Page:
So a big, big welcome to Darynda Jones!

Charley’s ADD Self-Diagnosing Quiz 

So, yeah, I suffer from ADD, aka attention deficit disorder. Most people know that about me. It figures that I’d suffer from a condition in which caffeine is a remedy. Still, I don’t think my ADD bothers me nearly as much as it does others. I have a short attention span. So do lots of people. Shiny objects are statistically distracting for 78% of the population, not just sufferers of ADD. And every person on the planet, at some point in his or her life, has left the remote control in the refrigerator. 

But what about you? Do you suffer from ADD? Not sure? Want to find out? We can help! Because missing just one trip to Starbucks can prove fatal. 

Take this simple quiz to determine whether or not you suffer from this terrible affliction. And if you do, rejoice! No one can ever complain about your multiple trips to the coffee pot at work again. It’s a win-win! 

Answer the following Yes/No questions. 

1. Do you often misplace your set of car keys? 
2. Do you often misplace your spare set of car keys? 
3. Do you often misplace your children? 
4. Do you have trouble following a conversation because the fluorescents overheard are flickering? 
5. Do you lose items when you haven’t moved from your seat? 
6. Do you read more than one book at a time and never finish any of them? 
7. Do you –SQUIRREL! 
8. Do you forget what you were talking about before you sneezed? 
9. Have you ever put the cereal in the refrigerator and the milk in the cabinet? 
10. Do you stare at your wrists for several seconds before realizing you forgot your watch? 
11. Do you ever miss you turn while driving? Seven times in a row? 
12. Have you ever spent an hour looking for your glasses only to find them on top of your head? 
13. Do you ever make piles to sort your piles? 
14. Have you had seven different jobs in seven different fields in under two months? 
15. Do you have 3,000+ bookmarks in your browser? 
16. Did your class vote you “Least Likely to Survive?” 
17. Do you ever get billed for missed appointments? 
18. Have you been going to college for 9 years and have yet to get an associates? 
19. Have you ever shown up for school on a Saturday? 
20. Have you ever dialed a number then, as it was ringing, forgot who you were calling? 

For every ‘yes’ answer, give yourself one point then see the results below and follow up with your doctor if necessary. 


Some of these things are natural on occasion. You should be fine. But just to be safe, you might want to up your caffeine intake by one cup a day or switch to dark roast. 

You should probably see your physician and explain what you are going through. And just to make ME feel better about YOU, drink more coffee. 

See your doctor ASAP. And to avoid a trip to the funny farm, you definitely want to increase your caffeine consumption by about a gallon a day. Don’t worry about those jitters. Lost of people shake. And can thread the needle of a sewing machine while it’s running.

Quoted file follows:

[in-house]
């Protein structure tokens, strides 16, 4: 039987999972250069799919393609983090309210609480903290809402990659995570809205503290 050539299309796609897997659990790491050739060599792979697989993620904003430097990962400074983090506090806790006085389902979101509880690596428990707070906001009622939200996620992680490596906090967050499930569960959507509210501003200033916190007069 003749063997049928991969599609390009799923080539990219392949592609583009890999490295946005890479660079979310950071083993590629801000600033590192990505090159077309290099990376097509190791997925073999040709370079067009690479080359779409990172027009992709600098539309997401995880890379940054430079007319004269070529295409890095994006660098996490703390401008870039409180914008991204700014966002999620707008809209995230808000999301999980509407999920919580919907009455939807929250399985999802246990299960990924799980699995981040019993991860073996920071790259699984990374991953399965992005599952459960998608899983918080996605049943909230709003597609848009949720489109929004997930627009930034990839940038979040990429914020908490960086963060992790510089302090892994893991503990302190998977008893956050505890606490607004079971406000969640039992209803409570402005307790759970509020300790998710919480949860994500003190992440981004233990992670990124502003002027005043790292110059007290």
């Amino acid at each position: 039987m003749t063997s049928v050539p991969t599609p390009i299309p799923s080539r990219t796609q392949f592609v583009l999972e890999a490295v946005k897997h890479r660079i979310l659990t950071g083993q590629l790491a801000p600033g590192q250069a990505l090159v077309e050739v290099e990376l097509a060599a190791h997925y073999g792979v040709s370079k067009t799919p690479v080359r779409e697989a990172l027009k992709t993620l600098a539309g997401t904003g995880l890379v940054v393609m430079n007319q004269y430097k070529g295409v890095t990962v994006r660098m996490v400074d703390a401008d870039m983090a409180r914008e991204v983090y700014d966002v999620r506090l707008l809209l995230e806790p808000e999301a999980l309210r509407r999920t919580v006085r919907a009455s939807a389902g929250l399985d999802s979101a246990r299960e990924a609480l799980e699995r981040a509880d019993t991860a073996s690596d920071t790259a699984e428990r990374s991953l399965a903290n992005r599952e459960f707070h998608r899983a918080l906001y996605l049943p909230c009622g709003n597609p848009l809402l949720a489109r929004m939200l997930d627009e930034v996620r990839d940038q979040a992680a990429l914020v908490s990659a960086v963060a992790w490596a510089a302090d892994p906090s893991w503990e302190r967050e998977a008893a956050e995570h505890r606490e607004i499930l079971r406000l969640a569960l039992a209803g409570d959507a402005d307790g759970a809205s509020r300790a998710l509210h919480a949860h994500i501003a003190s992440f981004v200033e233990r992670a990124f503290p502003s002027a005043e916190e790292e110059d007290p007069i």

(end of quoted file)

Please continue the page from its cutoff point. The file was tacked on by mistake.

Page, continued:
REJOICE! I see much coffee in your future, ‘cause you are out there, baby. Best get thee arse to a doctor who can diagnose ADD/ADHD and invest in a commercial coffee maker. And/or a coffee plantation. Better yet, learn to grind coffee beans in your mouth. And don’t be afraid to lick the coffee pot clean in public. All the cool kids are doing it. 

I hope this helps with your diagnosis. I aim to please. And annoy. Mostly annoy. 

All that being said, trusting an online quiz to diagnose such a serious condition is just silly and you should probably see a doctor either way. Preferably a licensed psychiatrist. 


Haha! Gotta love it!

For more on Darynda, Charley, and the Darklight series, be sure to check out Darynda's website here. You can also like her on Facebook and follow her on Twitter.

And now for the giveaway - just fill out the Rafflecopter below to enter to win. Remember, the more stops you visit the more chances you have to enter (click the banner up top for the whole tour schedule). Good luck!

Sunday, July 14, 2013

New Releases 7/16/13

Some of the new titles hitting shelves this week are:

The Wednesday Daughters by Meg Waite Clayton

Countdown City by Ben Winters

The Never List by Koethi Zan

The Homecoming by Carsten Stroud

Helen and Troy's Epic Road Trip by A. Lee Martinez

Nearer Home by Joy Castro

The English Girl by Daniel Silva

Mist by Susan Krinard

Mystery Girl by David Gordon

Stranded by Alex Kava

Hen of the Baskervilles by Donna Andrews

These Mortal Remains by Milton T. Burton

A Killing at Cotton Hill by Terry Shames

Downfall by Jeff Abbott

Storm Riders by Margaret Weiss and Robert Krammes

Massacre Pond by Paul Doiron

Blood and Beauty by Sarah Dunant

Hunting Eve by Iris Johansen

The Poisoned Pilgrim by Oliver Potzsch

The Smart One by Jennifer Close (PB)

No Easy Way Out by Dayna Lorentz

Replica by Jenna Black

New on DVD:
The Host
Spring Breakers

Friday, July 12, 2013

To See Or Not To See: Pacific Rim

My husband and I headed out for an early showing of Pacific Rim last night with pretty high expectations. We've been hearing about this movie for ages and it's a Guillermo del Toro project (you know, Pan's Labyrinth, Hellboy, etc).

We got there a bit early - first ones in the theater - and I immediately started to worry. See, I have beef with Hollywood of late. For the past couple of weeks I've been hearing ominous predictions of Pacific Rim's inevitable demise. Earlier this week I even came across dismal predicted opening earnings. It's all kind of pissing me off.

Pacific Rim is a big budget movie packed with special effects. It's a movie I've been looking forward to for a very long time. To hear that Hollywood is ready to write it off as a failure before it even hits screens is aggravating, not to mention possibly influencing of potential audiences.